Traveling is not just about visiting destinations. If you want a truly meaningful, eye-opening trip, you have to delve down and listen to the stories of the locals. You have to appreciate and be proud of their home, history, and culture as much as they are.
During our Explore Antique familiarization tour, we had a special opportunity to visit the scenic Antique Rice terraces. More importantly, we had a tiny but knowledge-filled glimpse on their unique way of life.
Our first stop was in the town and municipality of Bugasong south of Tibiao. Bugasong is renowned for its patadyong, a kind of colorful fabric weaved through an age-old style of weaving using a hand loom. The industry, which has been established in the 18th century, is still very much alive today.
We were not able to visit the weaving facilities, but we were able to visit a culinary destination. We had brunch at Dandanzoy Restaurant, a simple and popular local outfit. Locals and tourists from all around come here to taste their specialty—the delectable buko batchoy.
A culinary innovation by Antiqueño chef Boyet Zerrudo, this delicious batchoy (a hot noodle soup made with crushed pork cracklings, pork organs, and vegetables swimming in chicken broth) is served inside a hollowed-out coconut shell. The broth contains coconut water, and the noodles are mixed with grated coconut meat. A single serving costs around P 60.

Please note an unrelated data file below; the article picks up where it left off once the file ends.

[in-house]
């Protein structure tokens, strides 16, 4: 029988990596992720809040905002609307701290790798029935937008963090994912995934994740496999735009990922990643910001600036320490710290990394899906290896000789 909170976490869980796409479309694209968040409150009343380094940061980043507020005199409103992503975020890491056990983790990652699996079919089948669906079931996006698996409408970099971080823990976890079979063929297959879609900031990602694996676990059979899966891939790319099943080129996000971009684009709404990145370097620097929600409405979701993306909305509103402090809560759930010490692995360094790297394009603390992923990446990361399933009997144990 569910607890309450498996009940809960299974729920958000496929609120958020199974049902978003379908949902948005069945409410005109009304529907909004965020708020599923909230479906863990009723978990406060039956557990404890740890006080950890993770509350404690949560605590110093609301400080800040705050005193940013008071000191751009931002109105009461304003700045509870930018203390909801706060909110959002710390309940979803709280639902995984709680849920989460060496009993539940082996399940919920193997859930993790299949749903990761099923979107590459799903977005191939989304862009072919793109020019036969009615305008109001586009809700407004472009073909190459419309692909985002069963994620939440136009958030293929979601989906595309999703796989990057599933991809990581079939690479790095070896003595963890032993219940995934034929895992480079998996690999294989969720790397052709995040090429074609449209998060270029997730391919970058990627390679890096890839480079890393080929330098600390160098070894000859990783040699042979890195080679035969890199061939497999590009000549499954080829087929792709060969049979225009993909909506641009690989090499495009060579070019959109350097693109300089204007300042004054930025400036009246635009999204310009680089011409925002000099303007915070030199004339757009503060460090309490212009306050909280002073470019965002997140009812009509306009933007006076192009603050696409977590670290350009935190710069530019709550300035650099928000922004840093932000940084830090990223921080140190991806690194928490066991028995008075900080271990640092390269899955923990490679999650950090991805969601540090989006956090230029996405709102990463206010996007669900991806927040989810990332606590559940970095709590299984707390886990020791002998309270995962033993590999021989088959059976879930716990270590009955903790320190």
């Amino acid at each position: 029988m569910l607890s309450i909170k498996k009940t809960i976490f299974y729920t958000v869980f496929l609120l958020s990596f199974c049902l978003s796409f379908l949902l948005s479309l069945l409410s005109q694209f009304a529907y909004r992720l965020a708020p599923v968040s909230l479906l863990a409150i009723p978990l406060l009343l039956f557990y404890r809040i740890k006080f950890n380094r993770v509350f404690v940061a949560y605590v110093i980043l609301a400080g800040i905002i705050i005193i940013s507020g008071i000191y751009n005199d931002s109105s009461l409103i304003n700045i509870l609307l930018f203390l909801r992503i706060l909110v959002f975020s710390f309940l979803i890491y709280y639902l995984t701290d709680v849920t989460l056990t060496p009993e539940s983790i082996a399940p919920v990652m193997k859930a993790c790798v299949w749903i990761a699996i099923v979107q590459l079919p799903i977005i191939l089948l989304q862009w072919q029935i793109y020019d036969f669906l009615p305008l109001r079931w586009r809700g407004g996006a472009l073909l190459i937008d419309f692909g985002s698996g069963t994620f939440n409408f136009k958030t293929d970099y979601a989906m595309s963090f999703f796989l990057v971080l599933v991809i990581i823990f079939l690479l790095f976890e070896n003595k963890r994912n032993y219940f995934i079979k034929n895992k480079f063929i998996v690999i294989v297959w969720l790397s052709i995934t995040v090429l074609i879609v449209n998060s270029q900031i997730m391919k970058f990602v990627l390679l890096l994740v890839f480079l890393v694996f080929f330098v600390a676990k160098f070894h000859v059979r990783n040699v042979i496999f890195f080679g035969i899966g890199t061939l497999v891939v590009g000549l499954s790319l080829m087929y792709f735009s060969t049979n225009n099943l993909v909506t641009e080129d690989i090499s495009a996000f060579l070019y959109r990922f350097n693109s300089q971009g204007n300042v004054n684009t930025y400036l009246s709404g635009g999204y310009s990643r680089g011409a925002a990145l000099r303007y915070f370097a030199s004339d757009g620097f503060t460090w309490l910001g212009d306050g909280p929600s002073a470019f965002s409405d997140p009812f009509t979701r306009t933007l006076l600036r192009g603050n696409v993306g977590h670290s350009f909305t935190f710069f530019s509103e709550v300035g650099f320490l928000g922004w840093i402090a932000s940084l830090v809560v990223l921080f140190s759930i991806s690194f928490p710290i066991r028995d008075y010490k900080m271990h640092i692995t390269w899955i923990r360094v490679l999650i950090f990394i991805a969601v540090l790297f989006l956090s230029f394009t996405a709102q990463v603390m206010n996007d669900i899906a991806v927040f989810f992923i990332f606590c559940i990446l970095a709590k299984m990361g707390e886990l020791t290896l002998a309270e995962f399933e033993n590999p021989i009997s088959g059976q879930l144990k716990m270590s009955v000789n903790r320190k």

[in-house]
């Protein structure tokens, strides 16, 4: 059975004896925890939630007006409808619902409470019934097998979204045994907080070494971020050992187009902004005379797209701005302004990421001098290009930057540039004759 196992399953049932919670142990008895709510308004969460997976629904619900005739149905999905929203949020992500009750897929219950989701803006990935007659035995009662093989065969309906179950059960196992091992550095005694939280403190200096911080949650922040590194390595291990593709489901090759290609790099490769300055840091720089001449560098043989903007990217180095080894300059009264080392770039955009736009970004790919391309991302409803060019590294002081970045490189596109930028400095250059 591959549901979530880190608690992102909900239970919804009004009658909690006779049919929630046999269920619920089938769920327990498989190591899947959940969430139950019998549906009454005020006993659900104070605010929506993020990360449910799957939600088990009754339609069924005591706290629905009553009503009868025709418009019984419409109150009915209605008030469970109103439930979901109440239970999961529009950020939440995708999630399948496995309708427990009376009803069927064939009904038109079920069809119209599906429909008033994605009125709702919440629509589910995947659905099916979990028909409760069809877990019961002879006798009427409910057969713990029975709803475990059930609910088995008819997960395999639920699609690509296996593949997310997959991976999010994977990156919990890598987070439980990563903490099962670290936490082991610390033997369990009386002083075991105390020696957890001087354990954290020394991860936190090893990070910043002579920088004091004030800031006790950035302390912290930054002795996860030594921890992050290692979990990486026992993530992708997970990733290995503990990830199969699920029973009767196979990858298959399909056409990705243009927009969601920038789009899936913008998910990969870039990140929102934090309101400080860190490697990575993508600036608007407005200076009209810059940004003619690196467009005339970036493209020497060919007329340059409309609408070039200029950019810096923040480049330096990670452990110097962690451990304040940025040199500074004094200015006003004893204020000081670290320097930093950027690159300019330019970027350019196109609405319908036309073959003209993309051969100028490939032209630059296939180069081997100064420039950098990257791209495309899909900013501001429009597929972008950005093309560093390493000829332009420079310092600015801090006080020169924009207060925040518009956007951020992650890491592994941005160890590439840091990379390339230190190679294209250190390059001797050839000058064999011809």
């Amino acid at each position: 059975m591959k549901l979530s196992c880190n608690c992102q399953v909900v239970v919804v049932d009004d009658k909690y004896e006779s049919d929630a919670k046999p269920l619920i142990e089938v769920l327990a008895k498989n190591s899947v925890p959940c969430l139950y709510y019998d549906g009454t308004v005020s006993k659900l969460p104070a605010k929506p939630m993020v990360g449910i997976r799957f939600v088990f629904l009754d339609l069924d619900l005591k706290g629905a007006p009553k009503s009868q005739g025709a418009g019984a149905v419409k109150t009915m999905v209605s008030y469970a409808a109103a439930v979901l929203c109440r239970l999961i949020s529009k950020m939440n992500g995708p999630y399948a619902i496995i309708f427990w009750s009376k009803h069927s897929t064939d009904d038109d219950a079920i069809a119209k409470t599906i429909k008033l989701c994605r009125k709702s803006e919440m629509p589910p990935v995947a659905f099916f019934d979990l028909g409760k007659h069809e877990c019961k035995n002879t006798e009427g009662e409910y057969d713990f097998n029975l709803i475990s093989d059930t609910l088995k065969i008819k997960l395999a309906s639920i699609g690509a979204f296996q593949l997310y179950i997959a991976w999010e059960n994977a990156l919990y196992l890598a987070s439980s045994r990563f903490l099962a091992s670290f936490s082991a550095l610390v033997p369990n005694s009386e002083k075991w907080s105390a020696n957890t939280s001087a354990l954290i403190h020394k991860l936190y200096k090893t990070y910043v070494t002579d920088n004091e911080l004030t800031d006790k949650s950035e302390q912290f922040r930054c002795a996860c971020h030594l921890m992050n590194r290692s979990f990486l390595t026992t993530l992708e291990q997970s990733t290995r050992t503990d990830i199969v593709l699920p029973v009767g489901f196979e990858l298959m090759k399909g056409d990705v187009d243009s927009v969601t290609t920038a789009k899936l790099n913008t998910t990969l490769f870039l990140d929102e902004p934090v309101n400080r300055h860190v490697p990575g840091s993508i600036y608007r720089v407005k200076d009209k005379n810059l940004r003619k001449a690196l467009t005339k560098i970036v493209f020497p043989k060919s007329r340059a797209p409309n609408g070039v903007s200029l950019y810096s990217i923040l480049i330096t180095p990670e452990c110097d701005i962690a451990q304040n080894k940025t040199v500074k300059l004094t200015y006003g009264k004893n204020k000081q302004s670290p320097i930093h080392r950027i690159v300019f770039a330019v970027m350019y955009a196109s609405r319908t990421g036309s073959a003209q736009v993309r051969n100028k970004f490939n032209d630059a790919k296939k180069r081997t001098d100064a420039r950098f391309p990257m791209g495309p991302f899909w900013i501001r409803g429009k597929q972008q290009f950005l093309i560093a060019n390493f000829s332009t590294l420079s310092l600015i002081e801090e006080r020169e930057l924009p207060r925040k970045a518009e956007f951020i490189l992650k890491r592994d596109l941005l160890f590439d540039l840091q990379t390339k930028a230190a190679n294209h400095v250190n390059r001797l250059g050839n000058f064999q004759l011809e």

The taste, of course, is something that was totally—and pleasantly—unexpected. It was significantly milder than most batchoys we tasted. Additionally, the soup has a slightly sweet flavor to it.
It seems that coconut is the only star in this restaurant. They serve coconut burger at P40 each! Believe it or not, instead of lettuce, tomatoes, or cucumber, grated coconut is layered above the beef patty. The taste hit us right at our tickle bones and had us giggling with disbelief. It was absolutely delicious and surprising.
After brunch, we proceeded to our next destination, the mountainous municipality of Valderama. On the way, we cruised alongside this very impressive mountain range. We’ll tell you about our adventure there later.
As usual, we paid a courtesy call to Valderama Mayor Jocelyn Posadas. With a police escort, we proceeded to the LGU-operated Valderama Nature Park where we had a nice lunch.